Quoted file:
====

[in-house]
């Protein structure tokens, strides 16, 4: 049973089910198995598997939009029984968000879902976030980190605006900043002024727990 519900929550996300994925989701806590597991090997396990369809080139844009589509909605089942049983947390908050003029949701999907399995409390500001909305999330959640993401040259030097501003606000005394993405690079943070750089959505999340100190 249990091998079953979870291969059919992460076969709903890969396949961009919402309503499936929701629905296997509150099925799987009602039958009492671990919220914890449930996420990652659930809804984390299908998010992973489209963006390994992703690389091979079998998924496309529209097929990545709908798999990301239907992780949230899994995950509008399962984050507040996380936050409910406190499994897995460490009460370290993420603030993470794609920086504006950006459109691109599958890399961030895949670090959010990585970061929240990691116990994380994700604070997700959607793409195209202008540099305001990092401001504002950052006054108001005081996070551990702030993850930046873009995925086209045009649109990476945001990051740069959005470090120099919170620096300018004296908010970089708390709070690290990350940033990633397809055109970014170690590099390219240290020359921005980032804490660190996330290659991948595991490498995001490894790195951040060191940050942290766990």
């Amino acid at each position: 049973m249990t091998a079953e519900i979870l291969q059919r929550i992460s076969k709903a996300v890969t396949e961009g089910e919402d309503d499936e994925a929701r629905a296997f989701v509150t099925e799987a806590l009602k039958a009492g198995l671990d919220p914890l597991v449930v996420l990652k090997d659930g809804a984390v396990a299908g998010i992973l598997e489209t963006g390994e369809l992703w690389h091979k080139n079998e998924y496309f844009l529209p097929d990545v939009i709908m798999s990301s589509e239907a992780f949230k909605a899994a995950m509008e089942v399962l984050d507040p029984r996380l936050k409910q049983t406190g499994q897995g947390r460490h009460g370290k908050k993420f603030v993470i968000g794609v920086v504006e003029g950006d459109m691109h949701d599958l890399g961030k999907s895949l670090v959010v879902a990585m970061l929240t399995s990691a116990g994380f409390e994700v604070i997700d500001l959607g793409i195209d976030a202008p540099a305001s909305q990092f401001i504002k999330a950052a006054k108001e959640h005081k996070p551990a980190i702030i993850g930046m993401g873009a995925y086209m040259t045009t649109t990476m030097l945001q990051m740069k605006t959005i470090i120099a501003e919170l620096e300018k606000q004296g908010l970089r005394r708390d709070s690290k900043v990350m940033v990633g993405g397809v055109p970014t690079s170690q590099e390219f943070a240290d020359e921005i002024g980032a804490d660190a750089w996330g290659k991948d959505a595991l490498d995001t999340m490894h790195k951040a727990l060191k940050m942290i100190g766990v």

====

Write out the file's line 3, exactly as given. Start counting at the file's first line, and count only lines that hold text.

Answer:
């Amino acid at each position: 049973m249990t091998a079953e519900i979870l291969q059919r929550i992460s076969k709903a996300v890969t396949e961009g089910e919402d309503d499936e994925a929701r629905a296997f989701v509150t099925e799987a806590l009602k039958a009492g198995l671990d919220p914890l597991v449930v996420l990652k090997d659930g809804a984390v396990a299908g998010i992973l598997e489209t963006g390994e369809l992703w690389h091979k080139n079998e998924y496309f844009l529209p097929d990545v939009i709908m798999s990301s589509e239907a992780f949230k909605a899994a995950m509008e089942v399962l984050d507040p029984r996380l936050k409910q049983t406190g499994q897995g947390r460490h009460g370290k908050k993420f603030v993470i968000g794609v920086v504006e003029g950006d459109m691109h949701d599958l890399g961030k999907s895949l670090v959010v879902a990585m970061l929240t399995s990691a116990g994380f409390e994700v604070i997700d500001l959607g793409i195209d976030a202008p540099a305001s909305q990092f401001i504002k999330a950052a006054k108001e959640h005081k996070p551990a980190i702030i993850g930046m993401g873009a995925y086209m040259t045009t649109t990476m030097l945001q990051m740069k605006t959005i470090i120099a501003e919170l620096e300018k606000q004296g908010l970089r005394r708390d709070s690290k900043v990350m940033v990633g993405g397809v055109p970014t690079s170690q590099e390219f943070a240290d020359e921005i002024g980032a804490d660190a750089w996330g290659k991948d959505a595991l490498d995001t999340m490894h790195k951040a727990l060191k940050m942290i100190g766990v």